New videos show more rebel groups in Syria have U.S.-made anti-tank missiles


McClatchy Foreign Staff

Advanced American-made anti-tank missiles can be seen in numerous videos posted by Syrian rebel groups over the weekend, an indication that what experts thought was a limited trial program to arm moderate pro-Western units recently has been expanded.

The trial program was revealed early last month when videos posted by the Hazem Movement, a rebel group with ties to the U.S.-backed Free Syrian Army, showed a small number of TOW anti-tank missiles being fired at Syrian government targets. Experts who examined the videos concluded that the missiles likely had been supplied by Saudi Arabia after the United States approved transfer of the advanced weapons.

New video released over the weekend suggests the program has since been expanded to at least five rebel groups, most with ties to the FSA but some that are loyal to the Syrian Revolutionary Front, another secular rebel coalition. The videos purport to show combat operations in both Syria’s north near the border with Turkey and in its south, along the border with Jordan.

Besides a new video showing the Hazem Movement operating the system, videos of the TOW system in use were also posted by the FSA-aligned Southern Front, the Southern Front’s Omari Brigade, the FSA’s Martyr Ahmad Abdo Brigade, and the Syrian Revolutionary Front.

In one video, the Martyr Ahmad Abdo Brigade’s fighters could be seen missing what appeared to be a Syrian armored military vehicle as it sped down a road, while the Omari Brigade video showed what appeared to be a hit on a stationary Syrian tank within a construction site on a Syrian military base outside the southern city of Deraa.

A military attache in Beirut who works with both U.S. officials and Syrian rebel units said that he suspected the Hazem Movement was the first to have received training in the weapons and that other groups were added later. He said he believes the program remains relatively small. He spoke on condition of anonymity because of the sensitivity of his position.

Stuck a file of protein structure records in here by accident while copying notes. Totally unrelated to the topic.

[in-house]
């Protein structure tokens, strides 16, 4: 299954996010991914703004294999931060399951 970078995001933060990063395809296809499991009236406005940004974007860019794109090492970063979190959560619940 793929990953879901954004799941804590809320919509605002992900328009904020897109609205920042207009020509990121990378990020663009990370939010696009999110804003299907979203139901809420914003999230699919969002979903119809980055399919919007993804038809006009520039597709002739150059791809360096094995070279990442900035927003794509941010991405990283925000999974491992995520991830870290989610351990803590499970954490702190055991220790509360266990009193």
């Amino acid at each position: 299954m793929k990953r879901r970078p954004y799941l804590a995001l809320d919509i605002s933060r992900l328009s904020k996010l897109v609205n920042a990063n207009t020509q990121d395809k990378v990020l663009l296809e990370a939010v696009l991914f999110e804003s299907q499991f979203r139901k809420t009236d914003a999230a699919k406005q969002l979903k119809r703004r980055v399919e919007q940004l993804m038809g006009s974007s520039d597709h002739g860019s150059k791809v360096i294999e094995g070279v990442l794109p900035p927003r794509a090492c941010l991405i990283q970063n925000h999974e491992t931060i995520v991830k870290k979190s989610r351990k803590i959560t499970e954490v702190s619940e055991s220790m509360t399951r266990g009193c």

“It seems like a carefully vetted network of rebels with American training are getting these as part of a pilot program,” he said. “If none leak out to other more radical groups, I’d expect the program to be expanded.”

“I believe these missiles can still be counted in the low scores rather than the hundreds, at least at this stage,” he said.

American officials have expressed concern for years that any weapons given to rebel allies not fall into the hands of Syria’s increasingly powerful Islamist rebel groups, many of which have significant ties to al Qaida and subscribe to its ideology. In January, the U.S. stopped deliveries of nonlethal aid and equipment to the Free Syrian Army after units affiliated with the Islamic State of Iraq and Syria, an al Qaida-inspired group noted for its brutality, seized control of an FSA base that held American equipment.

Adding to the concerns is the close working relationship that so-called moderate rebels have developed with the Islamists. For example, Jamal Marouf, who commands the Syrian Revolutionary Front, which received a TOW system, told the British newspaper The Independent that he had no problem coordinating with the Nusra Front, al Qaida’s official Syrian franchise, and had even sent weapons to the group in the past.

“It’s clear that I’m not fighting against al Qaida,” the newspaper quoted him as saying. “This is a problem outside of Syria’s border, so it’s not our problem. I don’t have a problem with anyone who fights against the regime inside Syria.”

Marouf told the paper that he had dispatched “a lot of weapons” to rebels fighting in Yabroud, where Nusra battled government troops before abandoning the city in March.

In an email exchange, Charles Lister, who studies the Syrian rebels for the Brookings Centre in Doha, Qatar, said there is now little doubt that the provision of the missiles was expanding, despite whatever concerns there might be about them finding their way to radical groups.

“While there is no way yet to determine exactly how many TOWs have been sent into Syria, these American manufactured anti-tank guided missiles are now in the hands of at least five moderate rebel units, whose areas of operation stretch from Deraa in the south to Idlib and Aleppo in the north,” he said, noting it seemed likely the rebels had more missiles than the initial reports of two dozen indicated.

“All discernible recipients can be placed solidly within the moderate camp and all have their initial roots in organizations linked to Saudi Arabia. It seems very clear from all available video footage that those operating the TOWs have themselves received professional training in their use, particularly in terms of their clear and methodical loading and preparing of the system,” he said.

“All of this adds up to what looks to be a well-organized and planned-out weaponry provision program,” he said. “The more groups that continue to appear armed with TOWs, the more this apparent program could potentially symbolize a genuinely strategically significant development in the wider battle for Syria.”

Prothero is a McClatchy special correspondent.

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